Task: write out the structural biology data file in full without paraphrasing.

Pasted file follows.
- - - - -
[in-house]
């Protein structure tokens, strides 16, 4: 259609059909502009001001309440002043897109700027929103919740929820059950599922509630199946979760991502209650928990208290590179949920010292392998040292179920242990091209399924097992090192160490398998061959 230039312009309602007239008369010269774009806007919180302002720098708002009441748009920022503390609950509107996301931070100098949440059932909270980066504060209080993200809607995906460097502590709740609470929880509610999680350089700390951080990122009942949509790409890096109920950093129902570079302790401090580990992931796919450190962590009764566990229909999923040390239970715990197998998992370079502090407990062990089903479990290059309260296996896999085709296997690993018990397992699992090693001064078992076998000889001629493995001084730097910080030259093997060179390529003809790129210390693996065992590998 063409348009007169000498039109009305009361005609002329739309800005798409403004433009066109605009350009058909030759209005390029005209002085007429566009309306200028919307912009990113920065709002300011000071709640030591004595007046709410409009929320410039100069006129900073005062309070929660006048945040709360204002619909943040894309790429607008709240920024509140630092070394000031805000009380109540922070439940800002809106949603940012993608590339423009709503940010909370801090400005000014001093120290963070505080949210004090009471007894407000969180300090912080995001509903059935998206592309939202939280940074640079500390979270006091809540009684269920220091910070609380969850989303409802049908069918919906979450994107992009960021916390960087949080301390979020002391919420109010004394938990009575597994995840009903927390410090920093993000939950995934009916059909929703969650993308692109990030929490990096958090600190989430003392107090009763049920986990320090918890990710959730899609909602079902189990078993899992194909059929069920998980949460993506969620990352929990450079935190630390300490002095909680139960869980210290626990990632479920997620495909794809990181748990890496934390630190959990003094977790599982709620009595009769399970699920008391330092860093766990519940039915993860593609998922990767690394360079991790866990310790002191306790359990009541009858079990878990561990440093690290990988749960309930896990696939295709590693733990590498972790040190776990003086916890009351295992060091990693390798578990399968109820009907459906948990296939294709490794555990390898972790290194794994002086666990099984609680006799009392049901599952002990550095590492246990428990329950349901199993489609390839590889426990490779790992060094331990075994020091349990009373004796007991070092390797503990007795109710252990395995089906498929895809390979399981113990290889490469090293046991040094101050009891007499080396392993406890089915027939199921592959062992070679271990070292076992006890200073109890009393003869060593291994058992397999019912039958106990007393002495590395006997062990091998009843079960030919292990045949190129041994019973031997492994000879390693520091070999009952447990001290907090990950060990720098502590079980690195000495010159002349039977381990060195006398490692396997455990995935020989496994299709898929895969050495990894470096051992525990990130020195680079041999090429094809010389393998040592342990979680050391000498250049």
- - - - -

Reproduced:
[in-house]
């Protein structure tokens, strides 16, 4: 259609059909502009001001309440002043897109700027929103919740929820059950599922509630199946979760991502209650928990208290590179949920010292392998040292179920242990091209399924097992090192160490398998061959 230039312009309602007239008369010269774009806007919180302002720098708002009441748009920022503390609950509107996301931070100098949440059932909270980066504060209080993200809607995906460097502590709740609470929880509610999680350089700390951080990122009942949509790409890096109920950093129902570079302790401090580990992931796919450190962590009764566990229909999923040390239970715990197998998992370079502090407990062990089903479990290059309260296996896999085709296997690993018990397992699992090693001064078992076998000889001629493995001084730097910080030259093997060179390529003809790129210390693996065992590998 063409348009007169000498039109009305009361005609002329739309800005798409403004433009066109605009350009058909030759209005390029005209002085007429566009309306200028919307912009990113920065709002300011000071709640030591004595007046709410409009929320410039100069006129900073005062309070929660006048945040709360204002619909943040894309790429607008709240920024509140630092070394000031805000009380109540922070439940800002809106949603940012993608590339423009709503940010909370801090400005000014001093120290963070505080949210004090009471007894407000969180300090912080995001509903059935998206592309939202939280940074640079500390979270006091809540009684269920220091910070609380969850989303409802049908069918919906979450994107992009960021916390960087949080301390979020002391919420109010004394938990009575597994995840009903927390410090920093993000939950995934009916059909929703969650993308692109990030929490990096958090600190989430003392107090009763049920986990320090918890990710959730899609909602079902189990078993899992194909059929069920998980949460993506969620990352929990450079935190630390300490002095909680139960869980210290626990990632479920997620495909794809990181748990890496934390630190959990003094977790599982709620009595009769399970699920008391330092860093766990519940039915993860593609998922990767690394360079991790866990310790002191306790359990009541009858079990878990561990440093690290990988749960309930896990696939295709590693733990590498972790040190776990003086916890009351295992060091990693390798578990399968109820009907459906948990296939294709490794555990390898972790290194794994002086666990099984609680006799009392049901599952002990550095590492246990428990329950349901199993489609390839590889426990490779790992060094331990075994020091349990009373004796007991070092390797503990007795109710252990395995089906498929895809390979399981113990290889490469090293046991040094101050009891007499080396392993406890089915027939199921592959062992070679271990070292076992006890200073109890009393003869060593291994058992397999019912039958106990007393002495590395006997062990091998009843079960030919292990045949190129041994019973031997492994000879390693520091070999009952447990001290907090990950060990720098502590079980690195000495010159002349039977381990060195006398490692396997455990995935020989496994299709898929895969050495990894470096051992525990990130020195680079041999090429094809010389393998040592342990979680050391000498250049």